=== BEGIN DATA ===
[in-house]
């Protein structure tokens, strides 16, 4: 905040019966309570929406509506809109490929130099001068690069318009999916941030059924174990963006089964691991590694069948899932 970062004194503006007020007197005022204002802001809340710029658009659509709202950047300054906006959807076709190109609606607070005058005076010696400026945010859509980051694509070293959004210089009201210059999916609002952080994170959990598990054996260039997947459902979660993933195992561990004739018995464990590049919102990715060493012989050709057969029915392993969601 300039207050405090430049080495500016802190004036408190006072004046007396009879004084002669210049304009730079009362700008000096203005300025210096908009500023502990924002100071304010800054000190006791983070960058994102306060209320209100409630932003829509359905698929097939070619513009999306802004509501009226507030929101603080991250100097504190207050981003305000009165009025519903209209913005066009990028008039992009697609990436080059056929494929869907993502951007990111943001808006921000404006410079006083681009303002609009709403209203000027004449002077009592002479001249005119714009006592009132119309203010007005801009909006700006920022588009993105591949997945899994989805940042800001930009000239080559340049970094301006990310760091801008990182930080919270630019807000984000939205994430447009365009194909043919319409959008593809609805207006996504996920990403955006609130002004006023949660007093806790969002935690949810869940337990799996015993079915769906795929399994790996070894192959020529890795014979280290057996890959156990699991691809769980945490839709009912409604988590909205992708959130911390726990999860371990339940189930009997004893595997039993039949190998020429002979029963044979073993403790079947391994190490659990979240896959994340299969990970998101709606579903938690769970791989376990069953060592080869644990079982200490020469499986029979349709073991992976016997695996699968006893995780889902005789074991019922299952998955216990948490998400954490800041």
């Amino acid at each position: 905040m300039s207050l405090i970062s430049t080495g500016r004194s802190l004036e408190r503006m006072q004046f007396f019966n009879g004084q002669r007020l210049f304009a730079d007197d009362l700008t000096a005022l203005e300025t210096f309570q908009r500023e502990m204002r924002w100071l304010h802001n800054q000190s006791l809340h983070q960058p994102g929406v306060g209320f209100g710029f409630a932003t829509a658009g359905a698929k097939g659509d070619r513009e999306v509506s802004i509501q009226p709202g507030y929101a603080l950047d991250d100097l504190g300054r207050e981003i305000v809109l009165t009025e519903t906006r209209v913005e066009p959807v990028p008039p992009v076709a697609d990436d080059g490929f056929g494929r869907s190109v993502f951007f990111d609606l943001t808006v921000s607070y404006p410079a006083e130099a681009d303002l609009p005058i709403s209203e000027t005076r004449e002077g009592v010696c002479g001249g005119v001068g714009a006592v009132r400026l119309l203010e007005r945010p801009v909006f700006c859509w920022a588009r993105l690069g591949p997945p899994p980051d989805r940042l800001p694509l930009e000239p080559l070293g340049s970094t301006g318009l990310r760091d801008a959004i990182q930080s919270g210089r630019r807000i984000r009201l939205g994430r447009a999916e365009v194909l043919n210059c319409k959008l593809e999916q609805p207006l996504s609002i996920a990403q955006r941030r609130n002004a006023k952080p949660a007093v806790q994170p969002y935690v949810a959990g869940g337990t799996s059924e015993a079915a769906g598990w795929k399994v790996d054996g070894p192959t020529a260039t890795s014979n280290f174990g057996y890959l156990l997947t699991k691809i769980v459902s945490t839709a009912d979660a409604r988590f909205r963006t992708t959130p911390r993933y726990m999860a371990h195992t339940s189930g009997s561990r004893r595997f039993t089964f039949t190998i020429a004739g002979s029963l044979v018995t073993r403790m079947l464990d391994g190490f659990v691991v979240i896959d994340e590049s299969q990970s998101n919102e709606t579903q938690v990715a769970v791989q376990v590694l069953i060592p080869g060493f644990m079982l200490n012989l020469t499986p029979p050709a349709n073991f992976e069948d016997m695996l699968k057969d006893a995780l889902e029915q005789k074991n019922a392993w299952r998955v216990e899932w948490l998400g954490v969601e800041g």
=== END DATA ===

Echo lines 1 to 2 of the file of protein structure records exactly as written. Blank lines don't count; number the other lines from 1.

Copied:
[in-house]
């Protein structure tokens, strides 16, 4: 905040019966309570929406509506809109490929130099001068690069318009999916941030059924174990963006089964691991590694069948899932 970062004194503006007020007197005022204002802001809340710029658009659509709202950047300054906006959807076709190109609606607070005058005076010696400026945010859509980051694509070293959004210089009201210059999916609002952080994170959990598990054996260039997947459902979660993933195992561990004739018995464990590049919102990715060493012989050709057969029915392993969601 300039207050405090430049080495500016802190004036408190006072004046007396009879004084002669210049304009730079009362700008000096203005300025210096908009500023502990924002100071304010800054000190006791983070960058994102306060209320209100409630932003829509359905698929097939070619513009999306802004509501009226507030929101603080991250100097504190207050981003305000009165009025519903209209913005066009990028008039992009697609990436080059056929494929869907993502951007990111943001808006921000404006410079006083681009303002609009709403209203000027004449002077009592002479001249005119714009006592009132119309203010007005801009909006700006920022588009993105591949997945899994989805940042800001930009000239080559340049970094301006990310760091801008990182930080919270630019807000984000939205994430447009365009194909043919319409959008593809609805207006996504996920990403955006609130002004006023949660007093806790969002935690949810869940337990799996015993079915769906795929399994790996070894192959020529890795014979280290057996890959156990699991691809769980945490839709009912409604988590909205992708959130911390726990999860371990339940189930009997004893595997039993039949190998020429002979029963044979073993403790079947391994190490659990979240896959994340299969990970998101709606579903938690769970791989376990069953060592080869644990079982200490020469499986029979349709073991992976016997695996699968006893995780889902005789074991019922299952998955216990948490998400954490800041």